Need Some Help With Structured Wiring

Discussion in 'Home Theater Projects' started by Greg Haynes, Apr 28, 2004.

  1. Greg Haynes

    Greg Haynes Supporting Actor

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    My house just started being built and I would like to make sure I wire everthing that I need before the drywall goes up. So I was hoping to get some experienced people with letting me know what I should be looking to buy and how much it's going to cost.

    The house is 3200 SQ FT and I will be bringing into this house 5 computers, 3 PVR's, Dedicated theater, and a second zone music room for casual listening.

    I want to know where I should shop for all my materials and tools. Is ebay the best spot for CAT6 and RG6 Quad? How many feet should I buy to run the cable to each room? Where can I find the patch panels? Smarthome.com? Worthdist.com?

    I need to figure out what I should run into each room and would love to hear what you recommend. Basically, it would be nice to know if you had to do it again what would you do differently. I also would like to know with having some many RG6's runs in a house will the signal every become poor? If buying RG6 splitter/amps for the cable will that bring the signal back to optimal?

    I'm just worried having so much cable that I don't want to drop any signal quality. How anyone noticed any signal quality loss with having a cable outlet in each room?

    I'm also curious to see if you anyone has read this book and to see if it's worth buying.
    Structured Wiring Design Manual
     
  2. SethH

    SethH Cinematographer

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    I realize my opinion is not the one you're really looking for as I have not done this before, but I have researched it a fair amount. Since I do not have first-hand experience I will only give you my opinion on what you should run to each room.

    I would run a minimum of 2 RG-6 and 3 Cat5e or Cat6 ethernet cable (this can be used for phones, networks, intercoms, security systems, etc). If you're really looking to future proof you could also run a fiber-optic cable to each room. Also, if you think you might ever want music in each room you could go ahead and run a couple speaker wires to each room.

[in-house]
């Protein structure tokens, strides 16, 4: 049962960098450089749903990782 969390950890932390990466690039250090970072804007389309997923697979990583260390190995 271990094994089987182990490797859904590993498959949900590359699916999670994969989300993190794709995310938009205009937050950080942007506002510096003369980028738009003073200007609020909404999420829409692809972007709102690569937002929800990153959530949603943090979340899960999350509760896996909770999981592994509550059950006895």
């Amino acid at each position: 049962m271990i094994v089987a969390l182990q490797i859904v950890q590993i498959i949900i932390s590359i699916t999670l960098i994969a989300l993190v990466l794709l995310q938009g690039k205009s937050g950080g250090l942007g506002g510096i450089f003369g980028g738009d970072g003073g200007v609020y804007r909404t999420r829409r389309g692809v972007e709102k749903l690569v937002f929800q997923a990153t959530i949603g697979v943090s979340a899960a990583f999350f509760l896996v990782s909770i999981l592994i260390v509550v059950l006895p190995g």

Also, it's a very good idea to bind the Cat5e or Cat6 cables to the RG-6 as this will help to keep the ethernet cable from breaking around corners because the RG-6 is much more rigid.
     
  3. Adam Gregorich

    Owner

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    Take the amount of wire that you think you need and double it. I would start with a structured wire bundle (with or without fiber) and add at least two more cat5e or cat 6 cables to it. I would run this to most rooms, and two runs of each to bedrooms/offices (on separate walls), so you can rearrange the room someday. I would also run cat5e/6 to the back of all your appliances. Think about where you might want to "hide" a Wireless Access Point someday. Put cat5e/6 there along with an outlet. For example in the home we are building I put an outlet and ethernet port on top of the kitchen cabinets and in two closets. This way I can have the WAP totally hidden. Are you going to have dist. audio? you will want to run speaker wire and cat5 to touchpanel/volume control locations. Don't forget wire for IR sensors.
     
  4. Greg Haynes

    Greg Haynes Supporting Actor

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    Thank you Adam and Seth.

    I have been doing alot of research and have learned alot in the last couple of days. I have wiring on my mind all day long. I can't wait to start this project.

    I have been mapping out what exactly I need in each room, and I going to need a whopping 82 ports. I plan on putting some additional CAT6 ports behind all my appliances to get ready for the future smart appliciances. Would this be wise? Over at AVS I hear alot of guys recommending this.